The Supreme Court on Thursday sided with Jack Daniel’s in a dispute over a poop-themed dog toy that parodies its iconic liquor bottle, ruling that a lower court erred when it said the toy was covered by the First Amendment’s free speech protections.
The unanimous opinion written by Justice Elena Kagan allows the liquor maker to revive its trademark lawsuit against VIP Products in lower courts. In the meantime, the “Bad Spaniels Silly Squeaker” toy remains on the market.
At the center of the case is the toy created by VIP Products that is strikingly similar to Jack Daniel’s bottles. The distiller sued the company over the toy – which is replete with scatological humor – claiming it violated federal trademark law, which usually centers around how likely a consumer is to confuse an alleged infringement with something produced by the true owner of the mark.
Though the court’s decision is a win for Jack Daniel’s – which argued that an appeals court made a mistake when it said the toy was “non-commercial” and therefore enjoyed constitutional protection – the justices declined to grant the distiller’s request to completely throw out the test an appeals court used when it ruled in favor of the toy, a move that would have given trademark holders wide latitude to sue companies that parody their marks on consumer goods.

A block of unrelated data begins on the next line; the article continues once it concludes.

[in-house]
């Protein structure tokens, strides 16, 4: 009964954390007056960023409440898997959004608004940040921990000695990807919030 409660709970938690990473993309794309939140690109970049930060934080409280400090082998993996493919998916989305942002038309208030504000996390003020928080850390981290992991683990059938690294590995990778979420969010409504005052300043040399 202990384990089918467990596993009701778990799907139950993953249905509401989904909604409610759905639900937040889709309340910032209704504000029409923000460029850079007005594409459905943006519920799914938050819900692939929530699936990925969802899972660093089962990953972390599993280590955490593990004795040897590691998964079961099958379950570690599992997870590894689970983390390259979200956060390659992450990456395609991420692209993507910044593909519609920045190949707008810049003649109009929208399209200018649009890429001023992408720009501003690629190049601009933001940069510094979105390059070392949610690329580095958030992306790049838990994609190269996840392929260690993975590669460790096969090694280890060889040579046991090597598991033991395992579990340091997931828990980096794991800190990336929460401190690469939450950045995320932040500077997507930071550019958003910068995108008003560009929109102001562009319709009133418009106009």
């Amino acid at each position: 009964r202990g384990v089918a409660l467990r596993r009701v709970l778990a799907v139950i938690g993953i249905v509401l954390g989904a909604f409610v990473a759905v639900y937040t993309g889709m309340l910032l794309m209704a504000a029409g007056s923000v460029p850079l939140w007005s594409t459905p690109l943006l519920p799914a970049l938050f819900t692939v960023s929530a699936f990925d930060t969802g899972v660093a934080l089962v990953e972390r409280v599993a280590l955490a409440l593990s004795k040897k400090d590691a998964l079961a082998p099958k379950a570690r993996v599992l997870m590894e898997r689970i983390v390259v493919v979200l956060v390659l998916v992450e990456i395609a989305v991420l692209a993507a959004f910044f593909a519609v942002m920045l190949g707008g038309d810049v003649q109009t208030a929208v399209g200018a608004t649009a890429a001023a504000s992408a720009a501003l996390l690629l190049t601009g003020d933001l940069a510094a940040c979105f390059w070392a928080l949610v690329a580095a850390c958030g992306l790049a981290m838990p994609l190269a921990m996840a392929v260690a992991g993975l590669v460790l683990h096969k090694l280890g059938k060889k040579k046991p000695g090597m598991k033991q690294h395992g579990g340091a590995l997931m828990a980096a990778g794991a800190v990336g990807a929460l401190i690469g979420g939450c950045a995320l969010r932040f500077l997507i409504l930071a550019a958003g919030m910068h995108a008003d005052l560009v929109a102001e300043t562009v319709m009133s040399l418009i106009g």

“Today’s opinion is narrow. We do not decide whether the Rogers test is ever appropriate, or how far the ‘noncommercial use’ exclusion goes,” Kagan wrote, adding: “The use of a mark does not count as noncommercial just because it parodies, or otherwise comments on, another’s products.”
“We hold only that it is not appropriate when the accused infringer has used a trademark to designate the source of its own goods – in other words, has used a trademark as a trademark. That kind of use falls within the heartland of trademark law, and does not receive special First Amendment protection,” she said.
Thursday’s decision was the second the court handed down this term in an intellectual property dispute. In May, the justices ruled against the late Andy Warhol, saying the artist infringed on a photographer’s copyright when he created a series of silk screens based on a photograph of the late singer Prince.